Heritage Center Would Boost Pride: Mayor

This detail from the conceptual drawing for the Moze Heritage Center and Nature Park in Navassa includes a Gullah Geechee cultural center and museum.

NAVASSA – Before industry brought the promise of jobs and hope of economic viability in this small town, enslaved West Africans worked in rice fields that peppered the landscape.

Cultivating rice was a demanding, tedious process — one that was a foreign concept to English colonists, but not to the men and women plucked from their tribes in the rice growing region of West Africa.

Today those slaves and their descendants, the Gullah Geechee, are nationally recognized through the establishment of the Gullah Geechee Cultural Heritage Corridor, which runs up the southern Atlantic Coast from St. John’s County, Florida, to Pender County.

Their stories and rich culture are shared at some of the very plantations and one-time isolated barrier islands on which they were enslaved.

Navassa aims to become another voice of the Gullah Geechee by establishing what would be the first cultural heritage center in the state dedicated to preserving the stories of those slaves who worked the rice plantations along river banks in southeastern North Carolina.

The center would be a source of pride in a town that has suffered at the hands of the very thing it at one time counted on — industry — to spur an economic boost it still desires today.

“It would be a way for my folks to identify themselves to the world forever,” Eulis Willis, the town’s longtime mayor, said of a cultural center. “It would be a way to help us achieve some independence.”

Eulis Willis

An ideal spot for the proposed Moze Heritage Center and Nature Park is within an 82-acre plot identified as the eastern uplands portion of the former Kerr-McGee Chemical Corp. site.

It’s within this part of the property off the banks of the Brunswick River and Sturgeon Creek that some of the rice fields owned and managed by a member of the prominent and powerful South Carolina Moore family thrived.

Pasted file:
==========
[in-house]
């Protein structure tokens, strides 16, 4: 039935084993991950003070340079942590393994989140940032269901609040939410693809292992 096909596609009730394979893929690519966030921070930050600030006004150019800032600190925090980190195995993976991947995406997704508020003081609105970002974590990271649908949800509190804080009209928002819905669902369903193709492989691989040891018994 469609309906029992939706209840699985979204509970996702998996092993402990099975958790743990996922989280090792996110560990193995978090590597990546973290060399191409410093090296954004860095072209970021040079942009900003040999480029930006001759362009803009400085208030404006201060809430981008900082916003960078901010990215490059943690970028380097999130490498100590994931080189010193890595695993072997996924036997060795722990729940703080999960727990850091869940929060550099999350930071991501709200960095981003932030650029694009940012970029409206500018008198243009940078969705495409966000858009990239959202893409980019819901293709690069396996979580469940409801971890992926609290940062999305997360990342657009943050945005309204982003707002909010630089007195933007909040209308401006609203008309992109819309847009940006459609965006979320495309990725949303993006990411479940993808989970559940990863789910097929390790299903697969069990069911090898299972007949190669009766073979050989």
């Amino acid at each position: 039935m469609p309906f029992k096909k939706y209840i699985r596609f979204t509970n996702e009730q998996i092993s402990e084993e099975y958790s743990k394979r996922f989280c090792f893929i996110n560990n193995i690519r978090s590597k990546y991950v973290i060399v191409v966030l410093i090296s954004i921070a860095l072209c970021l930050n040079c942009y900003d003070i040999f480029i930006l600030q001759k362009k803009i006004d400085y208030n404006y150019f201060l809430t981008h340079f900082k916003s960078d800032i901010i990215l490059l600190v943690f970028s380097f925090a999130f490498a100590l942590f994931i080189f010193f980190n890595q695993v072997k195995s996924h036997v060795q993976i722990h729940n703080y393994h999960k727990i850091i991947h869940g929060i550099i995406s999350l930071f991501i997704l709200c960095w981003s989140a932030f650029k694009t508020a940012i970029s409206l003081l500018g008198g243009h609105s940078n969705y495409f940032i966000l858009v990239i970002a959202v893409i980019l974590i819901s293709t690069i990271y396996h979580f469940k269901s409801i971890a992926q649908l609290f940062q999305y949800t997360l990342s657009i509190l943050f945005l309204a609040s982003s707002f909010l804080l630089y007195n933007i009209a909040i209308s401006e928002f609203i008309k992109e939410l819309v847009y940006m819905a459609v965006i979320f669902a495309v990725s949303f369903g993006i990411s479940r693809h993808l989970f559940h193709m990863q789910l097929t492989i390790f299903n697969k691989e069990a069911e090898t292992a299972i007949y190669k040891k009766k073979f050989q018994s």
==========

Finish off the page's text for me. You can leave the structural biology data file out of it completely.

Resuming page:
The name “Moze” is a combination of the names of the Moore family and Mosley family, the latter of which in recognition of the descendants of the slave who was given a portion of the land after abolition.
More than a century after slaves performed the back-breaking work to clear the land for those rice fields, a wood-treatment plant was built on the site.
The plant operated for more than 40 years before it closed for good in the mid-1970s, but its operations left a legacy of contamination, specifically creosote, a gummy, tar-like substance used to treat wood utilized for railroad ties and utility poles.

In 2010, the U.S. Environmental Protection Agency added the property to its National Priorities List of federal Superfund sites.

The EPA, state and various trusts have for years been investigating the extent of the contamination and discussing sufficient ways to remediate that contamination. Those agencies and trusts have been working with the townspeople to determine future uses for the property.

Years before this collaboration began, Willis was toying with the idea of creating some type of ecotourism in the town.

“Trying to reestablish the town itself, I realized that for us to live a decent life we had to try to develop in some way our own economy,” he said.